Saturday, April 30, 2016

Nanaimo Mine Disaster Remembered - May 3

Number One Mine Memorial 
Esplanade and Milton Street

On May 3, 1887 157 men and boys went to work in the Nanaimo No. 1 Esplanade Mine. Only 7 would return to loved ones leaving behind 150 children and 46 widows in what at that time was the largest man-made explosion in the world.

The explosion started deep underground in the Number One Coal Mine, after explosives were laid improperly. Although many miners died instantly, others were trapped by the explosion. These men wrote farewell messages in the dust of their shovels.

Although past documents put the death toll at 148, researchers have since revised the number to 150, including 53 Chinese workers. Chinese workers were listed in the government inquest and annual report of the Minister of Mines as "Chinamen, names unknown", followed by a tag number. BC employers did not have to report the deaths of Chinese employees until 1897.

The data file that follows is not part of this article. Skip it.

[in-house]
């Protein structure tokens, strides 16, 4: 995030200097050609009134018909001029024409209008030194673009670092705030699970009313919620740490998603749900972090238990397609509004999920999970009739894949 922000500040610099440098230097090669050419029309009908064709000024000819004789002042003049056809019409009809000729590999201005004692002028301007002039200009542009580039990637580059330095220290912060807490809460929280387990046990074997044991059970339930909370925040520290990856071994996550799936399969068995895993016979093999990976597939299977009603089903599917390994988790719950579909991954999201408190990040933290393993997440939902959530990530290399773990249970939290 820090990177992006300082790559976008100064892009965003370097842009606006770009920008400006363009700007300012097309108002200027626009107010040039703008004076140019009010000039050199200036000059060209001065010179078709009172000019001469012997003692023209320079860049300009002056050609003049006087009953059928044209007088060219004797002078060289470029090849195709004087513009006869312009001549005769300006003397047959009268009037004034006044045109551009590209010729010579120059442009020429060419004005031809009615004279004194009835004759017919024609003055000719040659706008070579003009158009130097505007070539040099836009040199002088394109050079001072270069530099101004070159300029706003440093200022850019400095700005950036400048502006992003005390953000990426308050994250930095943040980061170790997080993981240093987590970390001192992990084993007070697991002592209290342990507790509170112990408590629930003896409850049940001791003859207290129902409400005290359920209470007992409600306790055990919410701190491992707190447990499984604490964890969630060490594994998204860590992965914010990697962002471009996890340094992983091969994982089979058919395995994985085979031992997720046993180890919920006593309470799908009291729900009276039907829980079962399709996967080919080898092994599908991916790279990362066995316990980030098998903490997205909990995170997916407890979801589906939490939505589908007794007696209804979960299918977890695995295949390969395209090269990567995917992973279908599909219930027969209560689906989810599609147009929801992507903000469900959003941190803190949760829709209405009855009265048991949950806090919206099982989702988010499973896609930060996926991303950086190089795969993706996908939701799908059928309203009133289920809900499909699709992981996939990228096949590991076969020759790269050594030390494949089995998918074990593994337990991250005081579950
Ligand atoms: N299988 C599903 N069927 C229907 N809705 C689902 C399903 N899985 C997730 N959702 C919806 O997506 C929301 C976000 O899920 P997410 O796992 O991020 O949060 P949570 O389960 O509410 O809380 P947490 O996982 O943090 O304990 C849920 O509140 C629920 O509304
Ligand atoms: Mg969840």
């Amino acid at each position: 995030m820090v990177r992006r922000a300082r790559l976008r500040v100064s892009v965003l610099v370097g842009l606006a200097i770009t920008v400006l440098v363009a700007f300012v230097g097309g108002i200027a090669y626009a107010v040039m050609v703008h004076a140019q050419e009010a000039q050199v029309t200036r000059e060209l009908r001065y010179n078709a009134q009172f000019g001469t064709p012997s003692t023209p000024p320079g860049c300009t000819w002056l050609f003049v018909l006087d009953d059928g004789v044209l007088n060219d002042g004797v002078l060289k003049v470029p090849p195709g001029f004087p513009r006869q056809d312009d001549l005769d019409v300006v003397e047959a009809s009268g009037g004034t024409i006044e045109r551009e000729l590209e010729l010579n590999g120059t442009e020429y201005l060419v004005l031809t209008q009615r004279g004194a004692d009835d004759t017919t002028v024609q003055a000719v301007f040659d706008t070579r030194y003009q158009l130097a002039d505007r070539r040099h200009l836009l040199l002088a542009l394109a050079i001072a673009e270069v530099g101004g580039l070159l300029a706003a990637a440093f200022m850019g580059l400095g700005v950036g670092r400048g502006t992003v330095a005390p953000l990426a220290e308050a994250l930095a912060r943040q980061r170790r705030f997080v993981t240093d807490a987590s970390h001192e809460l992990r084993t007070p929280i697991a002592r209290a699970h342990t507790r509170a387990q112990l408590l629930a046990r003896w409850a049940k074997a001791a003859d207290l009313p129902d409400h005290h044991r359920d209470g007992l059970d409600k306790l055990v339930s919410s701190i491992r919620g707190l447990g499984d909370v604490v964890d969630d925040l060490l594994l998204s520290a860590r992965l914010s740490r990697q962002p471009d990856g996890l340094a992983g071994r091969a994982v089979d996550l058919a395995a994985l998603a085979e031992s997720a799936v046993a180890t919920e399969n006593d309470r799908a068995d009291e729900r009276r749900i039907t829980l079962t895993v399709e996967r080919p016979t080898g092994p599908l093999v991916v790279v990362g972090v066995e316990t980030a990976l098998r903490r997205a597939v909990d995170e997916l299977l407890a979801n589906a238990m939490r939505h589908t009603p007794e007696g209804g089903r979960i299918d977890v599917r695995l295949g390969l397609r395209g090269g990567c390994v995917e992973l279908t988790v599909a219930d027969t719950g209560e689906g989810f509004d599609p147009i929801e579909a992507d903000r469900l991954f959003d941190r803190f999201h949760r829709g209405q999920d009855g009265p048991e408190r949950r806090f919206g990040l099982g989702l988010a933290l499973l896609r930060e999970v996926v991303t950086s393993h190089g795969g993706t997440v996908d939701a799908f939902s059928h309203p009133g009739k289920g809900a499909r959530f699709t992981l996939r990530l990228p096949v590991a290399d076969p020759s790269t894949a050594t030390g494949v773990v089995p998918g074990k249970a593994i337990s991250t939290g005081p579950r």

Some accounts suggest that 48 of the 53 miners had the surname of Mah -- records may have been destroyed when Nanaimo's Chinatown burned to the ground in 1960. The monument on Milton Street lists the names of white miners, but only the tally number for Chinese miners. 

Operated by the Vancouver Coal Company, the Number One mine opened in 1884 at the foot of Milton Street in Nanaimo. Its shafts and tunnels extended under the harbour to Protection Island, Newcastle Island, and the Nanaimo River. After the explosion, the mine re-opened, and produced 18 million tons of coal before closing forever in 1938.

City Flags At Half Mast

Last year, Council passed a resolution to lowere the flags at all City of Nanaimo facilities to half mast on May 3 in memory of the 150 miners killed in the Nanaimo coal mining disaster of 1887.

Flags located at City of Nanaimo facilities will be lowered to half mast on Tuesday, May 3 to mark the anniversary of the coal mining disaster of 1887 that took 150 lives. 


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